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Application of Mechanical Similarity

  1. Nov 28, 2009 #1
    Hi,

    I am working on Mechanics by Landau and Lifgarbagez, and I have almost completed section 10 on mechanical similarity (in Volume 1, 3rd edition). However, I'm having some difficulty solving the problems at the end of the section. I have tried both of them, and I even found the correct answer to the first problem, but I feel like I didn't solve it the right way, or that there must be a more general way to solve it. So here's the problem.

    Find the ratios of times in the same path for particles having different masses, but the same potential energy.

    The answer is t'/t = sqrt(m'/m)

    Here's how I solved it. First, by reading the question I thought hmmmmm....this sounds like 2 different masses on springs (the springs are the same) oscillating with the same amplitude. So then I approached the solution with this picture in mind.

    For a mass on a spring, I know the period is given by T=2pi/w where w = sqrt(k/m)

    so t'/t = T'/T = (2pi/sqrt(k/m'))/(2pi/sqrt(k/m)) = sqrt(m'/k)/sqrt(m/k) = sqrt(m'/m)

    Ok, so I found the answer that I was supposed to find, but this surely wasn't the approach that I was supposed to take. The authors have not even covered oscillations yet in this book. Can someone please help me solve this problem the way the authors intended it to be solved? Thanks!
     
  2. jcsd
  3. Nov 28, 2009 #2

    physicsworks

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    Gold Member

    "The same path for the particle" means that [tex]\alpha \equiv 1[/tex] for coordinates:
    [tex]\frac{l'}{l}=\alpha \equiv 1[/tex]
    Having differnt masses, the kinetic energy is multiplied not by [tex]\alpha^2/\beta^2}[/tex] (see your book) but [tex]\gamma \alpha^2 / \beta^2[/tex], where [tex]\gamma=m'/m[/tex] and [tex]\beta=t'/t[/tex].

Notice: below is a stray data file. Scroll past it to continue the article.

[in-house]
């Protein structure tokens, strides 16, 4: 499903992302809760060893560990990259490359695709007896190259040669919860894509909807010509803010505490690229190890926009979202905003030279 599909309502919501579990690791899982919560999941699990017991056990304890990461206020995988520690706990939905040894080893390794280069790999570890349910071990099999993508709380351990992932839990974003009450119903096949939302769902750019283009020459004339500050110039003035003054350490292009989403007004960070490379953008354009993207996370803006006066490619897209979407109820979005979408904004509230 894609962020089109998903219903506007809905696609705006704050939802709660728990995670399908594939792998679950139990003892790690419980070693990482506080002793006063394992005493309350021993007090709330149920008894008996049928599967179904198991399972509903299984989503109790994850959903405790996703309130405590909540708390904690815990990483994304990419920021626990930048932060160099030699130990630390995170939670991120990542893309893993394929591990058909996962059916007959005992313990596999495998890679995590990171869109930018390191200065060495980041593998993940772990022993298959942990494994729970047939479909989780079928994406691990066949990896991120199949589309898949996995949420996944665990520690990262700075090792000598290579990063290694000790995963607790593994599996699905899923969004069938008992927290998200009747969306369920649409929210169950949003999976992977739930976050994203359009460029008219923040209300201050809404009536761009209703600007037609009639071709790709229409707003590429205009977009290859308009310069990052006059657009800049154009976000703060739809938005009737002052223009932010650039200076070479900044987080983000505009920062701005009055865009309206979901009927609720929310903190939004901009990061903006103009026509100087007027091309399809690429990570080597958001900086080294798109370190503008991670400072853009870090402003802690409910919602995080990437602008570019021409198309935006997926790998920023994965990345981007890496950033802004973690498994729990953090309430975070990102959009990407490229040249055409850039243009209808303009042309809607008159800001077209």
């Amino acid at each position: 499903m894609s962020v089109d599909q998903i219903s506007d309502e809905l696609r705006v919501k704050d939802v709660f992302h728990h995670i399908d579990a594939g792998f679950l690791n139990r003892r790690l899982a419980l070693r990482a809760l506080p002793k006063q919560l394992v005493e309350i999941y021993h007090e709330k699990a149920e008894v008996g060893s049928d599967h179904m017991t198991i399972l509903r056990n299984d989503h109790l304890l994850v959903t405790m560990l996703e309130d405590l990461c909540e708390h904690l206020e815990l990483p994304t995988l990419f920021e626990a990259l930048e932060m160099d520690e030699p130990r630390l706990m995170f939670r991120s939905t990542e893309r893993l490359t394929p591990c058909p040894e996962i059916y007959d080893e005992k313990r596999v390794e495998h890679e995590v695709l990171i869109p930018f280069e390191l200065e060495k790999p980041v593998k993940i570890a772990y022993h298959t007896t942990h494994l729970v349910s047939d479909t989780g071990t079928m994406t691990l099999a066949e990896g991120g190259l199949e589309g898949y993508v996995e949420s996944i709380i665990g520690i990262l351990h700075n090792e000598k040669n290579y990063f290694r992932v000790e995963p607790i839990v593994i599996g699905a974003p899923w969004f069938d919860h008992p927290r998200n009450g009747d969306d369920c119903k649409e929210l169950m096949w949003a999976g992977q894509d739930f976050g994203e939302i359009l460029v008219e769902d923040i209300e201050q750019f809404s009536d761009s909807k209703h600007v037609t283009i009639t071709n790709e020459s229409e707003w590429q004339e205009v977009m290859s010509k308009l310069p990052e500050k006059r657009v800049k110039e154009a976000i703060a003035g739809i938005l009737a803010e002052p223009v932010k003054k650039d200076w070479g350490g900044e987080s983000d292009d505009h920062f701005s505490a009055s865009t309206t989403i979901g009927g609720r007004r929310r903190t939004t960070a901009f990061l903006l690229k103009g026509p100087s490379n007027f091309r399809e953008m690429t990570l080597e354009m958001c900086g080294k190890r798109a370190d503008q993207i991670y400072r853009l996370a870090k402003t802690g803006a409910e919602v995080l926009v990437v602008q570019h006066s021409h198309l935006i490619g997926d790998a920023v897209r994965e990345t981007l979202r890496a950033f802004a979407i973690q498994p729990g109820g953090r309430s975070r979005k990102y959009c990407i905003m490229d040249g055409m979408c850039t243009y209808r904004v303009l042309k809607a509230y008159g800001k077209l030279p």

To leave equations of motion unaltered, we must have
    [tex]\gamma \frac{\alpha^2}{\beta^2} = \alpha^k[/tex]
    where the left side represents the kinetic energy factor and the right side represents the potential energy factor.
    Substituting into this equation [tex]\alpha=1[/tex] one can have:
    [tex]\gamma=\beta^2[/tex] or [tex]\beta = \sqrt{\gamma}[/tex]
    or, finally:
    [tex]t'/t = \sqrt{m'/m}[/tex]

    I hope this will help you to solve the second problem in the paragraph also :)

    Good luck!
     
  4. Nov 30, 2009 #3
    Thank you very much--that helped a lot!
     
  5. Nov 30, 2009 #4
    And now I will display my solution to the second question (actually it's very similar to the first one--thanks again, by the way).

    [tex]\frac{l'}{l} = \alpha = 1 [/tex](same path again)

    This time the kinetic energy is just changed by [tex]\frac{\alpha^{2}}{\beta^{2}}[/tex] where [tex]\beta = \frac{t'}{t}[/tex]

    Since potential energies differ by a constant factor, we can write [tex]\frac{U'}{U} = \gamma[/tex]

    Finally, we have [tex]\frac{\alpha^{2}}{\beta^{2}} = \gamma\alpha^{k}[/tex]

    Since [tex]\alpha = 1[/tex], we are left with

    [tex]\frac{1}{\beta^{2}} = \gamma[/tex]

    [tex]\beta = \frac{1}{\sqrt{\gamma}}[/tex]

    [tex]\beta = \frac{1}{\sqrt{U'/U}}[/tex]

    [tex]\beta = \sqrt{\frac{U}{U'}}[/tex]
     
  6. Dec 1, 2009 #5

    physicsworks

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    Gold Member

    msbell1, sounds good! keep working on Landau & Lifgarbagez. :cool:
     
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